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Summer Days Out With Royal Connections

With the warmer months swiftly arriving, you may be considering some wonderful days out and long walks again. Why not use the jubilee celebration to enjoy some locations with royal connections? We’ll give you a few ideas of places you can visit – perhaps for the first time.

Balmoral Castle, Aberdeenshire

Balmoral Castle has been the Scottish residence and frequent holiday home of the Royal Family since it was purchased for Queen Victoria by Prince Albert in the mid-19th century. Did you know that the original building was considered too small for the family and a new castle was commissioned? It was built 100 yards away from the first; commencing in 1853 and completed in 1856.

There are a couple of options open to you at Balmoral. If you want the official tour, the gardens, grounds and exhibitions can be visited by the general public between April and early August. A relaxing audio tour is available which takes about an hour. Alternatively, if you want to experience a bit more of the wild side, you can traipse across the Balmoral Cairns on a 6-mile walk. It includes woodland paths and tracks, but be sure to wear good strong shoes that you don’t mind getting muddy.

Balmoral Castle

Osborne House, Isle of Wight

Famously known as Queen Victoria and Prince Albert’s holiday home on the Isle of Wight, Osborne House was a favourite of the Royal Family in the 19th century. Queen Victoria said, “it is impossible to imagine a prettier spot” and she’s absolutely right! With its beautiful garden terraces, breath-taking views across the Solent and a visit to the beach, it’s a day packed full of walks and architecture to admire.

At the English Heritage managed site, you can choose from walking through the amazing state rooms, the Swiss cottage, gardens and grounds, playground and trails, family rooms and Queen Victoria’s beach. Enjoy a walk through a history that reflects the family’s passions, styles and tastes.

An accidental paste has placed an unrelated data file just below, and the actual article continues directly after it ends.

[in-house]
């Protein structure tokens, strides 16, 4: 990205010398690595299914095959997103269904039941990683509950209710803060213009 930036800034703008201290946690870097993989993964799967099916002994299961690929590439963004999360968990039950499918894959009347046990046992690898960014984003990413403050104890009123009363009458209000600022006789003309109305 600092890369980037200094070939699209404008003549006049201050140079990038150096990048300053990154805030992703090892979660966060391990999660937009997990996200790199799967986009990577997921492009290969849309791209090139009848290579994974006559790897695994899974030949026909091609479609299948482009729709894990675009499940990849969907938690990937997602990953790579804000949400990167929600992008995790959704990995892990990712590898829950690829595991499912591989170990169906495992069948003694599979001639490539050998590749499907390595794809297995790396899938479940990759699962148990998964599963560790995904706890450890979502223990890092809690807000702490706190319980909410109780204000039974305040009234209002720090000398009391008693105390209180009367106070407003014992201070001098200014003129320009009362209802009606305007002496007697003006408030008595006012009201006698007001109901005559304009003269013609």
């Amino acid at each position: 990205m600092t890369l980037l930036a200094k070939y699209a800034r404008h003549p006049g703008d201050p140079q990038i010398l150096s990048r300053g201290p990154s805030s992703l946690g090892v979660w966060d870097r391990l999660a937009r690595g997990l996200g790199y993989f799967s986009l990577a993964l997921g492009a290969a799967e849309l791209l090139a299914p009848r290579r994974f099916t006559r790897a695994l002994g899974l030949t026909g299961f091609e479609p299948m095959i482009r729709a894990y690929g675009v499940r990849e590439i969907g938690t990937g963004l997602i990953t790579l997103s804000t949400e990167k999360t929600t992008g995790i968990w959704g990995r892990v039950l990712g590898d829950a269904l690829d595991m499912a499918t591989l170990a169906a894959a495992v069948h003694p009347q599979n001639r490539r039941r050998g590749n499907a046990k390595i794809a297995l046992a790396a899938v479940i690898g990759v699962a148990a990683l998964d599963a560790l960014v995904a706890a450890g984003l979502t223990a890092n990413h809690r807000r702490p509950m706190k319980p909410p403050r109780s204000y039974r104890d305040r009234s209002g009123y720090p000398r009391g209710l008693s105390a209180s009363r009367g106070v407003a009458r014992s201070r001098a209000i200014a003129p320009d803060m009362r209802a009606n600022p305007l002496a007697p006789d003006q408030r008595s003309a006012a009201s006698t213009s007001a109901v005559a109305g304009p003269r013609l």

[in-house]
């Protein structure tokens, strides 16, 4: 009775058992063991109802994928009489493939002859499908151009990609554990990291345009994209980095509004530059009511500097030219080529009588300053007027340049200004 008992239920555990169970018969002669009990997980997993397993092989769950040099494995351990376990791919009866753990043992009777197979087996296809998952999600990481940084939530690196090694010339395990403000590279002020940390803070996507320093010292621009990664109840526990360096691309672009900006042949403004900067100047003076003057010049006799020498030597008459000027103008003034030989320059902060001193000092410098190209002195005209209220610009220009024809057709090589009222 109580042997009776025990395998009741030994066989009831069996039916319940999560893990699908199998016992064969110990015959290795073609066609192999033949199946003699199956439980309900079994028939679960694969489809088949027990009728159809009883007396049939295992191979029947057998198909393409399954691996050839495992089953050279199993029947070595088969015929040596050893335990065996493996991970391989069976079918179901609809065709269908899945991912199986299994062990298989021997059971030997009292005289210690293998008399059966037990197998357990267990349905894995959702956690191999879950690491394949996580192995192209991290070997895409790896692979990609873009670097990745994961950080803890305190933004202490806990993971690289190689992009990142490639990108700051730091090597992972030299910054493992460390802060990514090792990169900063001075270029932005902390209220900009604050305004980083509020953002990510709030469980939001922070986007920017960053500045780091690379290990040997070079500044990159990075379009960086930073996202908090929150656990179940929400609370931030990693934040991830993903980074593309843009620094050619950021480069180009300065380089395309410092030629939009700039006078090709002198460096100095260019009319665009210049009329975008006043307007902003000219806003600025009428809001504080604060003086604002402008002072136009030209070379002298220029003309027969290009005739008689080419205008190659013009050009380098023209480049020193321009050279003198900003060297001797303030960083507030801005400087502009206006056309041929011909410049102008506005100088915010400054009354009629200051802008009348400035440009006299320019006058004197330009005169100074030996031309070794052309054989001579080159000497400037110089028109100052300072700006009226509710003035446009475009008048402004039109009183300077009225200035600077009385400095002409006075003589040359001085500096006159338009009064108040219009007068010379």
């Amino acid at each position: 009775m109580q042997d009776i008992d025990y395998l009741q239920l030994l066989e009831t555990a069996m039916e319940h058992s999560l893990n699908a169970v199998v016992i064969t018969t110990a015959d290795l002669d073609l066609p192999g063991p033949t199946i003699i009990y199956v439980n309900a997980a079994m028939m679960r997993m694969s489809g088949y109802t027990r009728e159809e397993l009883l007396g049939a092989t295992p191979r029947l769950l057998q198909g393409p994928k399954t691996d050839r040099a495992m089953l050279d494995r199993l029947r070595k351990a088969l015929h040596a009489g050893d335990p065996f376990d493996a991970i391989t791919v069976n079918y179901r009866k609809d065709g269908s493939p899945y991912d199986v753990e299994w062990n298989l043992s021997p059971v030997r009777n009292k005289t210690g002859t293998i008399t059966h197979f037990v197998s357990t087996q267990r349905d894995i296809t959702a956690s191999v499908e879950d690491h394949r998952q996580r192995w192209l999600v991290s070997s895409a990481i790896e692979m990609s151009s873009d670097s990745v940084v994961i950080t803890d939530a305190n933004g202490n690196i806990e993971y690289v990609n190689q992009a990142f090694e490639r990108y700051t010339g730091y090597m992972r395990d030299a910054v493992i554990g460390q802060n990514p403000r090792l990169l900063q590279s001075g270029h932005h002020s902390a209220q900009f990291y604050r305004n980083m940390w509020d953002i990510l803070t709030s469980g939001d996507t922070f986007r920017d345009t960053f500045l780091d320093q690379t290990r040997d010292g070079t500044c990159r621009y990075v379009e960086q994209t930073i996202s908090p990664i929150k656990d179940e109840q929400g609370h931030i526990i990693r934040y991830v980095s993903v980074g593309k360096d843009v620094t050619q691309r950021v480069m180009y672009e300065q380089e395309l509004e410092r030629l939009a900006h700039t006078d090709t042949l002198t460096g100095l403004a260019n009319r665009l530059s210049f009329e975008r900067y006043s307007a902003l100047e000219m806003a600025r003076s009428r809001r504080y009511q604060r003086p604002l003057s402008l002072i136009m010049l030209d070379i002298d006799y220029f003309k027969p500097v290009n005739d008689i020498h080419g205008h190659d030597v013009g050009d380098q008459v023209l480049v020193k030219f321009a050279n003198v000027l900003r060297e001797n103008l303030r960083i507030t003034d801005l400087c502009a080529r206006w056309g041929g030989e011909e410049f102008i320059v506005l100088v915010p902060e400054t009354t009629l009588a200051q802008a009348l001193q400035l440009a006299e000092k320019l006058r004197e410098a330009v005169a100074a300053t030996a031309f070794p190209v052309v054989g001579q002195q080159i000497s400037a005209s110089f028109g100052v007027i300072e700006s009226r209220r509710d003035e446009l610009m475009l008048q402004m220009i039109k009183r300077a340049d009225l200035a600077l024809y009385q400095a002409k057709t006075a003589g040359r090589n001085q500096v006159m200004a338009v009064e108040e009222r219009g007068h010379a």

Osborne House

Pembroke Castle, Pembrokeshire

The Tudor dynasty was one of the most famous in the history of the British monarchy. The founder, Henry VII, was born in this impressive Pembrokeshire castle. Whilst Welsh history has several beloved royals who ruled Wales, with the last Welsh prince being Owain Glyndwr, Henry VII is the only Welsh-born king of Britain. On the 28th of January 1457, Harri Tudur was born in a tower overlooking Westgate and in 1485 he succeeded the throne as Henry VII.

A visit to beautiful Pembrokeshire can always be filled with wonderful walks, stunning beaches and gorgeous villages, but on your West Wales travels take the time for a trip to Pembroke Castle. Challenge yourself to climb the 80ft Great Keep or descend into the medieval dungeons and pre-historic cave. During the summer holiday season, take the full family along to enjoy the re-enactment activities, falconry displays and fun for all ages.

Pembroke Castle

Cliveden, Maidenhead

The estate at Cliveden, Buckinghamshire has hosted British royalty and nobles for over three centuries. It’s seen visits from Queen Victoria who would travel up the River Thames to visit her friend Harriet, Duchess of Sutherland, and our Queen, Elizabeth II spent time there with her parents as a young princess.

Cliveden is managed by the National Trust, so as you can imagine, you can enjoy a beautiful stately home, some glorious gardens and delightful woodland walks. Once you’re finished feeling like royalty in the buildings, you can take a stroll along some beautiful pathways and reach a summit with panoramic views over the Berkshire countryside.


Lullingstone Castle, Dartford

This impressive castle, dating back to the 15th century, is situated in Kent and has welcomed a number of royal visitors over the last 600 years. Most famously, Henry VIII and Queen Anne were known to be regular visitors, and it was also the home of Lullingstone Silk Farm which produced the silk for Elizabeth II’s coronation robes.

Lullingstone Castle entry includes a visit to The World Garden which is a 2-acre walled garden that was converted by one of the family’s 20 generations to help with the upkeep of the home. The flower beds are shaped like a (roughly drawn) map of the world and include over 8,000 unusual plants from all over the globe. The castle and chapel are also well worth a visit, giving you lots to do and a wonderful day out on Thursdays-Sundays between April and October.

Lullingstone Castle

Do you have any days out that you particularly enjoy with royal connections that weren’t included in this list? Let us know all about them by emailing

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